Tumour necrosis factor (TNF)-blocking agents in juvenile psoriatic arthritis: Are they effective?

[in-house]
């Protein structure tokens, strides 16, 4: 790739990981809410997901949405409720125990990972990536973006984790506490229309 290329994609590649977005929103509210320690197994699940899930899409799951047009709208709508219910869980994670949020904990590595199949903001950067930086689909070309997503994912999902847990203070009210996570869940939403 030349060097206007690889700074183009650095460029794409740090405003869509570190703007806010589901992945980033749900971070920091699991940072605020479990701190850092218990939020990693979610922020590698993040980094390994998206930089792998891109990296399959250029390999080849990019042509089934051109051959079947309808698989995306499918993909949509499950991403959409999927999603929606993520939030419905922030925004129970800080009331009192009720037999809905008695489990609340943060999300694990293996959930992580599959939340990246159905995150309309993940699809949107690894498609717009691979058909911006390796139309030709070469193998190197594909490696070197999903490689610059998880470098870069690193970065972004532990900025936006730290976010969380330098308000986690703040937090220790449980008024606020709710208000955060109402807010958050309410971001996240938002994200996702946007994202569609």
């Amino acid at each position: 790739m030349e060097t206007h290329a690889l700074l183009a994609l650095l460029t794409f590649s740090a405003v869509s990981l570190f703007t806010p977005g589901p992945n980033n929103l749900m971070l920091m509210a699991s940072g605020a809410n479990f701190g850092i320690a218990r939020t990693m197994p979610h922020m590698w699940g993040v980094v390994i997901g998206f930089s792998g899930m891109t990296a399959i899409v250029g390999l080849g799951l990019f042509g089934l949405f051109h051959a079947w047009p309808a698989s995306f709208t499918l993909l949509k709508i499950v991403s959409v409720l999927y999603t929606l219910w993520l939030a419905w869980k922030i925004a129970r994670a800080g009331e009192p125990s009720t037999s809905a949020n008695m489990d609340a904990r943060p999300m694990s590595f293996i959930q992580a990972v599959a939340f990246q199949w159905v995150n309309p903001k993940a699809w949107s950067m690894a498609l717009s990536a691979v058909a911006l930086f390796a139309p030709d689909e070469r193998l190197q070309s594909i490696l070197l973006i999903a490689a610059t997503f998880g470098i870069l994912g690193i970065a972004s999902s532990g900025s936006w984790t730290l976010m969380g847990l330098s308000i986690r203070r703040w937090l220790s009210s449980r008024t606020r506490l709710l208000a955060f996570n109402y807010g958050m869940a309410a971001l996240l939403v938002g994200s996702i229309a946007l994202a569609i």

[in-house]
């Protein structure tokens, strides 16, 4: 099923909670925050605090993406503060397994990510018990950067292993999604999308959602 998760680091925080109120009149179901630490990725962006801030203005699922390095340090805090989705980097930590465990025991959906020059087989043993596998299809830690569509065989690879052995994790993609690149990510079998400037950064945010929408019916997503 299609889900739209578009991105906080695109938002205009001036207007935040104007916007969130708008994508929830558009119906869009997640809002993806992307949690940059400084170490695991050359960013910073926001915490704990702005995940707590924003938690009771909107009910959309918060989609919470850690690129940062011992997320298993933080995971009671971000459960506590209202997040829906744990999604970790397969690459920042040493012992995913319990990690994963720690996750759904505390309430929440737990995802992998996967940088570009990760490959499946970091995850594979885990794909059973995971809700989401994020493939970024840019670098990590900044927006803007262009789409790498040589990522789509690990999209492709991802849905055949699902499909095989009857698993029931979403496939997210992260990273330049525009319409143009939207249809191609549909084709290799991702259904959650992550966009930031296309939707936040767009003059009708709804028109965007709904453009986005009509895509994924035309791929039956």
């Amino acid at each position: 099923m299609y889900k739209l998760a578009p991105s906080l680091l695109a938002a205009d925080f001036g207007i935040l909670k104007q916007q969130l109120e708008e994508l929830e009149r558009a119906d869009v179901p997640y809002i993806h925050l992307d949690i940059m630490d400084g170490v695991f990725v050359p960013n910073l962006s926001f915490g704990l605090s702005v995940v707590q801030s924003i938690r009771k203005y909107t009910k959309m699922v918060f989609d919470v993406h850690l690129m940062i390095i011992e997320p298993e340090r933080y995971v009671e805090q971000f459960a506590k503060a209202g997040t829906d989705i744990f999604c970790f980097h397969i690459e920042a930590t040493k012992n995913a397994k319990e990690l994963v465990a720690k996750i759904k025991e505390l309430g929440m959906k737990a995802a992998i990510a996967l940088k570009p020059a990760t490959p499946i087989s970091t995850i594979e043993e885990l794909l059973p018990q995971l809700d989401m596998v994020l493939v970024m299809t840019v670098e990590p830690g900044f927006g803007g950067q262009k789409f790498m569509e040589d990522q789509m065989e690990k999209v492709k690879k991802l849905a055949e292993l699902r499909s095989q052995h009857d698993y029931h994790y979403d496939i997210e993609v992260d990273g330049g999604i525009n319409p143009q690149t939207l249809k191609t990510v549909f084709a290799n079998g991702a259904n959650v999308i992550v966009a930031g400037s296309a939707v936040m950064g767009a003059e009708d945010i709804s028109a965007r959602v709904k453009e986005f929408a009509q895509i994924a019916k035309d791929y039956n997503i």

Objectives: To evaluate the effectiveness of tumour necrosis factor (TNF) blockers in juvenile psoriatic arthritis (JPsA). Methods: The study was a prospective ongoing multicentre, observational study of all Dutch juvenile idiopathic arthritis (JIA) patients using biologicals. The response of arthritis was assessed by American College of Rheumatology (ACR) paediatric response and Wallace inactive disease criteria. The response of psoriatic skin lesions was scored by a 5-point scale. Results: Eighteen JPsA patients (72% female, median age onset 11.1 (range 3.3-14.6) years, 50% psoriatic skin lesions, 39% nail pitting, 22% dactylitis) were studied. The median follow-up time since starting anti-TNFα was 26 (range 3-62) months. Seventeen patients started on etanercept and one started on adalimumab. After 3 months of treatment 83% of the patients achieved ACR30 response, increasing to 100% after 15 months. Inactive disease reached in 67% after 39 months. There was no discontinuation because of inefficacy. Six patients discontinued treatment after a good clinical response. However, five patients flared and restarted treatment, all with a good response. During treatment four patients (two JPsA and two JIA patients with other subtypes) developed de novo psoriasis. In four of the nine patients the pre-existing psoriatic skin lesions improved. Conclusion: Anti-TNFα therapy in JPsA seems effective in treating arthritis. However, in most patients the arthritis flared up after treatment discontinuation, emphasising the need to investigate optimal therapy duration. The psoriatic skin lesions did not respond well and four patients developed de novo psoriasis.